Thank you all so much if you made it down to our Italian themed supper club at the beautiful King's Head last week.

We raised nearly £1000 for the mental health charity Mind!!  

Every year, one in four people experience a mental health problem – yet hundreds of thousands of people are still struggling.  The charity provides advice and support to anyone experiencing problems.  They campaign to improve services, raise awareness and promote understanding.  

Thank you so much to The King's Head for having us and donating 20 x memberships to their club.

Also many thanks to Dan Land at Coco di Mama, Scarlet & Violet, L'Oreal & Lulu Guinness for donating prizes for the raffle.



Count Camillo Negroni was the first to concoct the drink in Florence 1919, by asking the bartender to strengthen his favourite cocktail, the Americano, by adding gin rather than the normal soda water.  After the success of the cocktail, the Negroni Family founded Negroni Distillerie in Treviso, Italy, and produced a ready-made version of the drink, sold as Antico Negroni 1919.



Five years ago none of us had heard of an Aperol Spritz.  Known simply to the Italians as ‘Spritz’, the cocktail became popular in the 1950s, inspired by the Venetian mix of white wine and soda.  Originally designed as a health and diet drink by the Barbieri brothers in 1919, it is made of bitter orange, rhubarb, and bitter herbs gentian & cinchona.


Wild mushroom & truffle arancini with aioli


Burrata with fig, orange blossom & endive

Wild boar salami, Salami with fennel, Salami with truffle




Fiori di Zucca Fritti

Deep fried courgette flowers with goats’ cheese, anchovies & honey


Once peasant food, this has become one of Rome’s signature dishes.  While the flower is filled with different ingredients in different parts of Italy, Fiori di zucca fritti alla romana are filled with a single strip of mozzarella, and a thin anchovy.  I prefer goats’ cheese.  Don’t tell the Romans.


Sicily:  PRIMO

Bucatini con le sarde

Bucatini with sardines, fennel, pine nuts & sultanas


This classic Sicilian dish reflects the island’s long history with an Arabic influence in the sultanas & nuts and the use of saffron borrowed from the Spanish Bourbon monarchy married with the abundance of Sicilian sardines & wild fennel.  I ate this in Panarea, a tiny island off Sicily, in June and was blown away by its sweet, sour & salty simplicity.  Bucatini means “little holes”.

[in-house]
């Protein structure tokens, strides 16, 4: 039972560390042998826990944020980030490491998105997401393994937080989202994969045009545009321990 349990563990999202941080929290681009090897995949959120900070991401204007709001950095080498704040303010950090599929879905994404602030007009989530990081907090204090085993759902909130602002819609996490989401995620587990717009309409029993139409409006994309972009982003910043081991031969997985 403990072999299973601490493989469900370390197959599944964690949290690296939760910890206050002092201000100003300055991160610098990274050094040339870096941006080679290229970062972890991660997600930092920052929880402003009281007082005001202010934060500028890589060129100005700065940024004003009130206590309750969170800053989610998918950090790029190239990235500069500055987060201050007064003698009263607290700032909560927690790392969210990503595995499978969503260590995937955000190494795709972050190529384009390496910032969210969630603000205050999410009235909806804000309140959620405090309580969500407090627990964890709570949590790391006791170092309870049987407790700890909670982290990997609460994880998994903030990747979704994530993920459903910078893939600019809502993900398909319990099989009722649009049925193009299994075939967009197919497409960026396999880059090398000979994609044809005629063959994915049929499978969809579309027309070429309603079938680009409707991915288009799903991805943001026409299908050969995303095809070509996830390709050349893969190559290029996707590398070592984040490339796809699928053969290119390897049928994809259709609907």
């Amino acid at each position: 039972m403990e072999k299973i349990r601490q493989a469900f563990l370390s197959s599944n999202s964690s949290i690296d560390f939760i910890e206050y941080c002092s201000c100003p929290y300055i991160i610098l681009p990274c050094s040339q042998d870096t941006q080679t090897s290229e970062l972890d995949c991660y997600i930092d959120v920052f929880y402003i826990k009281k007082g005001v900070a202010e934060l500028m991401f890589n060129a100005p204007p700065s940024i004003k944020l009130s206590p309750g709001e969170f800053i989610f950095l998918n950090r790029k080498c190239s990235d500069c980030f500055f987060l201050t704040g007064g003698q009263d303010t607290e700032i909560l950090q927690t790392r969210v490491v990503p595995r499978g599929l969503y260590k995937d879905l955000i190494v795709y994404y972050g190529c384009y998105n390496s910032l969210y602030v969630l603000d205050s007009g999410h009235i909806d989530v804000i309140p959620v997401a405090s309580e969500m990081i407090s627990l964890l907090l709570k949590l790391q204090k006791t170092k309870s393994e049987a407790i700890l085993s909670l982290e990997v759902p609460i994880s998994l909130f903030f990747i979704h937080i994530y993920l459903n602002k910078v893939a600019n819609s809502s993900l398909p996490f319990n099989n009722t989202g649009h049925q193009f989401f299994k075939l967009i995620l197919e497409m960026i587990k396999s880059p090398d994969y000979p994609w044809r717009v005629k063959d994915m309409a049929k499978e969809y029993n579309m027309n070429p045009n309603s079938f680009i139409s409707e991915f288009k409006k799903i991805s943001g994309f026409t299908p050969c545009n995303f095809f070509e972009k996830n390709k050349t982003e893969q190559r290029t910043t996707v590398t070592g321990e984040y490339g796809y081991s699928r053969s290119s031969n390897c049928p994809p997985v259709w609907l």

Pasta all Norma (v)

Rigatoni with aubergine, tomatoes, capers & ricotta salata


Possibly one of the most famous recipes to come out of Sicily, it was named in the 19th century by Sicilian poet Nino Martoglio, who, upon first tasting it, likened its beauty to Vincenzo Bellini’s opera “Norma”.


Florence: SECONDO


Bistecca alla Fiorentina

Florentine T bone Steak with crispy sage, rocket & parmesan salad

 & rosemary roast potatoes


Florentine T-bone steak traditionally comes from Chianina beef, a large, muscular, slow-growing breed of cattle from the Chiana Valley in Italy.  This cut has it all: on one side of the bone is a tender fillet and on the other side is a piece of flavoursome sirloin steak.  It is so called thanks to some excitable English knights who, in 1565, Piazza San Lorenzo, Florence, called out “Beef Steak!  Beef Steak!” during the wedding feast of Paolo Orsino and Isabella, daughter of the Duke of Florence.  Typical Brits on tour.


Piedmontese Peppers (v)

Roasted red peppers with tomatoes, black olives, capers, basil, garlic & thyme


First discovered and brought to this country by Elizabeth David in her 1954 book “Italian Food”, Piedmont Peppers is one of her most famous recipes that brought sunshine to a post-war Britain, tired of austerity.




Vin Santo con Cantuccini

Sweet wine with almond biscuits


These biscotti are twice baked to dry them out and were originally invented as a long-life food to be carried by the Roman Legion during the Roman Empire. All traditional Tuscan meals end with the dipping of the crunchy Cantuccini into a small glass of Vinsanto, the sweet wine of this region.  Sure beats a cup of Tetley & a Rich Tea.



Rose Lloyd Owen